Beer revolution

Beers Glasses Of Beer Drink Alcohol Lager

The beer revolution in the United States is real, and it is beautiful. Naysayers can chalk this up to a fad. Traditionalists can scoff as they sip their can of watered-down mash. Both, finally, are only depriving themselves of what has become a ferocious revival of beer in America. Americans have long been mocked for their beer preferences, lacking in both substance and variety. So what did they do? In the truest of American fashion, they took the best styles of beer in the rest of the world and made them better. All I can say is, “Better Late Than Never”.

The conventional lager-style American beer was originally brewed from necessity. As prohibition was being gradually repealed, a loophole created by the Volstead Act permitted for alcoholic drinks that were deemed to be non-intoxicating to be generated. Shortly after the complete repeal of prohibition, America entered World War II and the demand for beer skyrocketed. Given the conditions, the beer would have to meet two criteria: It should be easily mass-produced, and constructed of cheap ingredients. Americans, being the creatures of habit that we all are, became accustomed to the beer and literally nothing changed for the next 40 years.

What is now called craft beer actually has roots in the 1980’s in America. It’s popularity was limited to cult followings for the most part, with a couple of breweries breaking with national availability. The growth remained slow, as the big American”macrobreweries” continued to dominate the marketplace. Areas on the West Coast and Denver became famous among the beer community as the meccas for craft beer, but their visibility from a national perspective remained minimal. The past decade has witnessed an explosion in the amount of and the popularity of craft breweries across the nation. According to the National Brewers Association, craft beer saw a 17.9% increase overall in 2013, even though it still lays claim to only 8 percent of the total beer market. 2013 saw the launching of over 400 new breweries across the United States, and the smart money is on 2014 surpassing that amount. Competition in America has always bread innovation, and the beer industry is no different. When you haven’t found a beer that appeals to your palate, you’re simply not trying. Let’s take a closer look at a few of the key styles, including a few of my personal favorites in each category.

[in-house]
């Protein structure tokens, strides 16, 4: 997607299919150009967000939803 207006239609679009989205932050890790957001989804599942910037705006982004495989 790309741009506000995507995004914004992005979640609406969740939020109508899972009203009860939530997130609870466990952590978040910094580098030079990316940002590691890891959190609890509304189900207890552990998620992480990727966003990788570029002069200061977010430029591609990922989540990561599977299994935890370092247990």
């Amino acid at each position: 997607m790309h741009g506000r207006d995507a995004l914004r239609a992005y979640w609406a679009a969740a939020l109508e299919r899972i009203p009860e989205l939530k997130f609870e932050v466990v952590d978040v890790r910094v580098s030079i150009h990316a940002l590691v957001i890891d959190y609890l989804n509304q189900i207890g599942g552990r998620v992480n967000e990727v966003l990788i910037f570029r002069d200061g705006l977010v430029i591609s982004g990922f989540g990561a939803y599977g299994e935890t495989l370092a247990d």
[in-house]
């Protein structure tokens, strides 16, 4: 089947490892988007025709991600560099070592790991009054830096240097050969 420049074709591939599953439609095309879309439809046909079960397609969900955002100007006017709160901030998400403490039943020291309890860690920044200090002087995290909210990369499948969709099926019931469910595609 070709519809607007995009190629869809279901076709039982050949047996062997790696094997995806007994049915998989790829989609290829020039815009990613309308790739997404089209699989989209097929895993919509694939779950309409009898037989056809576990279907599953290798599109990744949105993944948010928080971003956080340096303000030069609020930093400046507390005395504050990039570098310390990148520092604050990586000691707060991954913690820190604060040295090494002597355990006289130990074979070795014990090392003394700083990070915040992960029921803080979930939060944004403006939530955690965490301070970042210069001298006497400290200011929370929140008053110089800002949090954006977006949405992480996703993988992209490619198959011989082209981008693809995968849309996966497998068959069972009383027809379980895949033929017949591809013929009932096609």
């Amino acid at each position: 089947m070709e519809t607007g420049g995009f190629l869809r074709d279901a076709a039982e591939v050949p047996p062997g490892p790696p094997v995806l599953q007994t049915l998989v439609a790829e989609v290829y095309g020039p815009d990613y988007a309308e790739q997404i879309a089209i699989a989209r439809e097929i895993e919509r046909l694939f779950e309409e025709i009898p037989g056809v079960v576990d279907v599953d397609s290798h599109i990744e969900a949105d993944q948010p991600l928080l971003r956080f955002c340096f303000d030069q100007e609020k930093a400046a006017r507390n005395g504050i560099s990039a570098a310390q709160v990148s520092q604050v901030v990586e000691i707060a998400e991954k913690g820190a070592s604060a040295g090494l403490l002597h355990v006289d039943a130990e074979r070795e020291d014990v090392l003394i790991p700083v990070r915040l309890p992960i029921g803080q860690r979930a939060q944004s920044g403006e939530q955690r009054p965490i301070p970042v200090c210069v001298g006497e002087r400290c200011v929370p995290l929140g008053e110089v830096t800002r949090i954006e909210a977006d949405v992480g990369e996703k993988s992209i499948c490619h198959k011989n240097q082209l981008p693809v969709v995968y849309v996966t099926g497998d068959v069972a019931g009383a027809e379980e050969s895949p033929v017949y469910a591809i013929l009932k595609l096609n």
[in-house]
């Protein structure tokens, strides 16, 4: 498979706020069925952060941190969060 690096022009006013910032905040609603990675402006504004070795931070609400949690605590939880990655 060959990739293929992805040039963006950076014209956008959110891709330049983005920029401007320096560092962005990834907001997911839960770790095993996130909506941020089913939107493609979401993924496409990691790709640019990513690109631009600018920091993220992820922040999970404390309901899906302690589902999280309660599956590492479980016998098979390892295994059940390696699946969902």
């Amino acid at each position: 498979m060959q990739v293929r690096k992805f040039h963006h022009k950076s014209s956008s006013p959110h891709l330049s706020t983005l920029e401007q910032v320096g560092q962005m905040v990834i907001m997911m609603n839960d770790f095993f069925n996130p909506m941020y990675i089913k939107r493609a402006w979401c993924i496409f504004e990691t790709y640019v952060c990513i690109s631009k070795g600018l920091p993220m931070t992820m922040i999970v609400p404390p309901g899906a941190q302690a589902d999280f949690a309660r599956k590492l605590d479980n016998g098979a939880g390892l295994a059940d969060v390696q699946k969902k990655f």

A beer made by British merchants with enough hops (and alcohol content) to survive the long journey to British-controlled India.

The signature sour flavor of the English Style IPA persists in the American IPA, but with it comes the inclusion of hop varieties that produce an remarkable spectrum of aromas and tastes. The American IPA traditionally has an orange color, and an unmistakable aroma of fruit and floral. There are many variations of the American IPA, but the most common (and in my opinion yummy ) is often referred to as a West Coast IPA, tracing back to its roots in the Pacific Northwest and California. Contrary to the frequent assumption, a sour beer is probably not a bad thing. The best IPA’s find a way to include enough hops to create the great aroma and flavor that beer drinkers have come to love, with a balanced finish that leaves you savoring every sip.

Like coffee, Inda Pale Ales are most definitely an acquired taste. If the hops are too overwhelming, I would recommend starting out with a Pale Ale. Pale Ales offer a similar flavor, with a lesser IBU, and a tend to be less of a shock to the system. Lower ABV “Session Ale’s” have also become popular.

The Stout. The stout typically stays true to its title. It originated as a term for a particularly powerful porter, but has since morphed into it’s own style of beer. Full-bodied, flavorful and satisfying. These are typically enjoyed while the air is a bit colder, but do not be afraid to keep a few in the fridge year round.

Stouts generally provide a malty taste, often described as”roasty”, with regard to the coffee notes which are common. In actuality, many breweries have begun partnering with local coffee shops to create coffee stouts that incorporate more of that taste. Stouts are full-bodied enough to incorporate chocolate and milky flavors without coming off as a sweet drink.

Ambers/Reds: Ambers and Reds share some commonalities, most notably the color. The difference comes with the degree to which hops are added, and the resulting ABV.

Ambers tend to get a smooth finish, with a caramel and malty taste. The complexity of them allows for the inclusion of multiple tastes, without significantly changing the final product. I would consider Amber beers to be a”medium” beer, falling right in the middle of the beer spectrum, and thus a excellent choice for craft beer newcomers.

Reds and Imperial Reds are generally a hopped-up amber, balancing the maltiness of an amber with a crisp, bubbly finish. The hops also tend to drive up the alcohol content, especially with the reds reds, which makes these a great cool weather beer.

Personal Favorites: Martin House Brewing Imperial Texan

Belgians: The Belgian beers have an extremely distinct flavor, but offer a fantastic variety of finishes. It is difficult to pinpoint the group of flavors that embody a Belgium beer, but if you have ever had one, you can recognize it almost instantly. There is a propensity to brand them as wheat beers and they’re commonly expected to be served with an orange. But to tag all Belgian beers as simply a beer that comes with citrus could be a disservice and downright wrong. We’ll concentrate on the less publicized varieties…

The Beligan Dubbel, AKA abbey ale, tends to be darker, higher in alcohol content and less sour than the average Belgium beer. A good abbey is hard to beat.

The Saison’s are lighter, fruitier and frequently offer a little bit of spice.

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